Conformis, Inc. today announced the results of a published study that investigated the characteristic shapes of knees to see if typical patient identifiers such as gender, body type, or ethnicity influence the shape of the knee joint.
The study, published in The Knee1, found that knee shape occurs independently from characteristics typically used to identify patients.
The study also found that identifiers, such as gender, body type, and ethnicity do not help surgeons determine which off-the-shelf replacement system or implant size will best fit each individual. This recent clinical study further underscores the value of precisely matching a replacement joint with the specific anatomy of each patient.
The absence of predictable shapes or morphotypes “makes it difficult to further reduce the bone to implant mismatch with off-the-shelf implants,” note the authors. Trying to do so, they say, might require an excessive number of sizes of standardized implants that provides significant logistical challenges for facilities. An alternative, they conclude, is the use of customized implants using “patient-specific implant design.”
Led by Benjamin Hohlmann and Malte Asseln of the Helmholtz Institute for Biomedical Engineering at Aachen University in Germany, the authors conducted their analysis using a data set of computed tomography images from more than 1,000 pathological knees provided by Conformis. Conformis also shared in the funding for this study.
“This new research reinforces the importance of precisely matching the implant to the individual patient,” said Mark Augusti, Chief Executive Officer and President of Conformis. “This is only possible with a patient-specific implant system available through our Platinum Services Program, such as our fully personalized Identity knee system. This study further supports our long-held business case that fully personalized implants provide the best fit for patients, eliminate clinically-significant overhang, minimize post-operative pain, speed recovery time, and enhance flexibility and performance.”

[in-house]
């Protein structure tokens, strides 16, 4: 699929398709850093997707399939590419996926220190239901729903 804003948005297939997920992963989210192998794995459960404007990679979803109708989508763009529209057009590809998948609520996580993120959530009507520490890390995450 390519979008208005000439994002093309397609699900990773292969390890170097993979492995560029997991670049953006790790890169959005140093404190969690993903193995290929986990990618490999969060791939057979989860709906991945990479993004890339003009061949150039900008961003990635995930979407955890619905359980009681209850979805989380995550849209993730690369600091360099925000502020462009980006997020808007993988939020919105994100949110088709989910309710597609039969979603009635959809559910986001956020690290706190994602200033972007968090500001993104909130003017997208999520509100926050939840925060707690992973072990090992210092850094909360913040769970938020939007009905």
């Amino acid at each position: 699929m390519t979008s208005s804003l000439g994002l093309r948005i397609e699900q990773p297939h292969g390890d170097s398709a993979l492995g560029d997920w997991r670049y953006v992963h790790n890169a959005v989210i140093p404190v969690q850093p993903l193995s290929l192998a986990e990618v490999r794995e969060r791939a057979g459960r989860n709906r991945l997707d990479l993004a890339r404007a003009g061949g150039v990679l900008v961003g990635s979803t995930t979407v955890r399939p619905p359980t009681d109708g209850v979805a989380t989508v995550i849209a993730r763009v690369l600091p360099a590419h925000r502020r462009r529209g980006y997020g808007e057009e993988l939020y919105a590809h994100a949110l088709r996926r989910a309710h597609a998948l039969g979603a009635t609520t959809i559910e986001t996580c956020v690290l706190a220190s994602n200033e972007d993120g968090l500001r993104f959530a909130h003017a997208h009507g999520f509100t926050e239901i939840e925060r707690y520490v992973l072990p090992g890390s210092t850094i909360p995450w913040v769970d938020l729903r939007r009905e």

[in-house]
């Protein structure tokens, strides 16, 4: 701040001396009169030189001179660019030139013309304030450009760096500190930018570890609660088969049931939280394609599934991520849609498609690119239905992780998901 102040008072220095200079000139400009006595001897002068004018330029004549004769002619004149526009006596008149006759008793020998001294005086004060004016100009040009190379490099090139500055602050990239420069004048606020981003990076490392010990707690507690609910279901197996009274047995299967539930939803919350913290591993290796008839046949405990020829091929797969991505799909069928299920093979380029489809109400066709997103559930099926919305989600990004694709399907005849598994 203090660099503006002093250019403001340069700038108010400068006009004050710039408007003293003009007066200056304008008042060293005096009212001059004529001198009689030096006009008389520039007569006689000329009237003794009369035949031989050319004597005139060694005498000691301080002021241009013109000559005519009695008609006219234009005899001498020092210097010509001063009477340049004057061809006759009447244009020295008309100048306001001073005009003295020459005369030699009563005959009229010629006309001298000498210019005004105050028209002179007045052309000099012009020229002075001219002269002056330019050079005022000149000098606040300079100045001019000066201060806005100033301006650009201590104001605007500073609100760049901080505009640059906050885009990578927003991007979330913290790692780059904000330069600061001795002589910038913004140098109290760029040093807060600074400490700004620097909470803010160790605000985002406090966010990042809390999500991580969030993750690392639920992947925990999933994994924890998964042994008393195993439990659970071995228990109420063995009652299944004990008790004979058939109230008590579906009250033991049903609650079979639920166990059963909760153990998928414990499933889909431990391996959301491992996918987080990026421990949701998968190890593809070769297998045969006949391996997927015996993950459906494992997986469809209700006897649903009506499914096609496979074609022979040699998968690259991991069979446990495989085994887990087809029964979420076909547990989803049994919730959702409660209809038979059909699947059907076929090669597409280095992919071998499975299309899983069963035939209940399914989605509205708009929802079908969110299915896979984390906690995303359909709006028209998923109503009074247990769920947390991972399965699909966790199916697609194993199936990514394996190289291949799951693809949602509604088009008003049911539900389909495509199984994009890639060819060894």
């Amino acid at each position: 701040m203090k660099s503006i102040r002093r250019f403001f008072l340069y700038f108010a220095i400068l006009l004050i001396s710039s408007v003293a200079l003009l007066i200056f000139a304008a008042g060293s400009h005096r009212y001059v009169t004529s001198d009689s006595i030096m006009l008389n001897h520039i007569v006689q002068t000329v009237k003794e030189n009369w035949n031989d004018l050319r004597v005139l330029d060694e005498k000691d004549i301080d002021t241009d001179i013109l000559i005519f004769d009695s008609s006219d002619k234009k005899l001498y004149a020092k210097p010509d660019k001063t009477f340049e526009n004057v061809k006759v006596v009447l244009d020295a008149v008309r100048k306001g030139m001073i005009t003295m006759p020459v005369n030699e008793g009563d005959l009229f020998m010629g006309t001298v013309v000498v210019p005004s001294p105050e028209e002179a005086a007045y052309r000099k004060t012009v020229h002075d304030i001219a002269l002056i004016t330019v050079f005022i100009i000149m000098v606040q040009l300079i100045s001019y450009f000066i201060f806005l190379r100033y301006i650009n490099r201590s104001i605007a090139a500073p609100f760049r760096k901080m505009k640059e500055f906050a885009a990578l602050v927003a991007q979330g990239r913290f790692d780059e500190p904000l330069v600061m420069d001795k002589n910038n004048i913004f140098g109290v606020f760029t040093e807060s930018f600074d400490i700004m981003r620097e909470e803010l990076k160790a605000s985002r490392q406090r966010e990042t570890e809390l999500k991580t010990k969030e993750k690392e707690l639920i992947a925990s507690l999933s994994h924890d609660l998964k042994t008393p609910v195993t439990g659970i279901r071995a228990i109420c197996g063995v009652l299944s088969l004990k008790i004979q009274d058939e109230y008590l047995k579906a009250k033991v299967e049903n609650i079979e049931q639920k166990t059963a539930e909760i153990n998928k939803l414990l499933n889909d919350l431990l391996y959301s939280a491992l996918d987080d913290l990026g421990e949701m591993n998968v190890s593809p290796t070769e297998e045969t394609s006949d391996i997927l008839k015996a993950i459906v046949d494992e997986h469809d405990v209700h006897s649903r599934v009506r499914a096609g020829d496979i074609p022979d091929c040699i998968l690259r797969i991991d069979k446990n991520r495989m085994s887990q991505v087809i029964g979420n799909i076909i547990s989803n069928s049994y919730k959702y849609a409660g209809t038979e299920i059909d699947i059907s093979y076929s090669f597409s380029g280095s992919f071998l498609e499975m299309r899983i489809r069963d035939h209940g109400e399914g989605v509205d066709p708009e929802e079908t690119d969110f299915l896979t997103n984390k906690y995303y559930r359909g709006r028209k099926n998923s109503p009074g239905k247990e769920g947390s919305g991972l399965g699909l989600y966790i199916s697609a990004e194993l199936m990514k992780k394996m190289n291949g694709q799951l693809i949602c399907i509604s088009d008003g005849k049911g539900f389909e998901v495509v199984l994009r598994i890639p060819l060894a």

The authors used two different methodologies to analyze the knee images in an effort to find “clusters” of knees that could provide a way to standardize knee design based on patients’ gender, body type, ethnicity, or other characteristics like age. As expected, the data did not generate any clusters that could be used as predictors to better fit of off-the-shelf implants to the specific anatomies of patients undergoing total knee arthroplasty (TKA).
The article in The Knee follows a retrospective study published in The Journal of Bone & Joint Surgery Reviews (JBJS Reviews2), announced by Conformis on February 28, 2022, which found that patients who had undergone TKA surgery preferred their Conformis fully personalized knee compared to their bilateral off-the-shelf knee at a rate of more than 10 to 1.
That earlier study compared patients who had a fully personalized Conformis implant in one knee after receiving a competitive off-the-shelf implant in the other knee, and found that 72.3 percent of the patients studied preferred their fully personalized Conformis knee replacement, compared to only 6.4 percent of patients who preferred their traditional off-the-shelf (OTS) implant. The remaining 21.3 percent reported no perceived difference between the two knee implants.
The authors of the new study concluded, “The data exhibited no morphotypes. This showed that there are no relevant identifiers, e.g., gender, body type, or ethnicity which influence the shape of the knee joint. Instead, knee shape is determined by the unique characteristics of each individual.”
Conformis has been a leader in patient specific technology since its founding in 2004. The company continues to innovate and make significant advances for surgeons and patients alike. Most recently, Conformis launched the Image-to-Implant® Platinum Services℠ Program, the first deluxe personalization upgrade services program in the orthopedic market.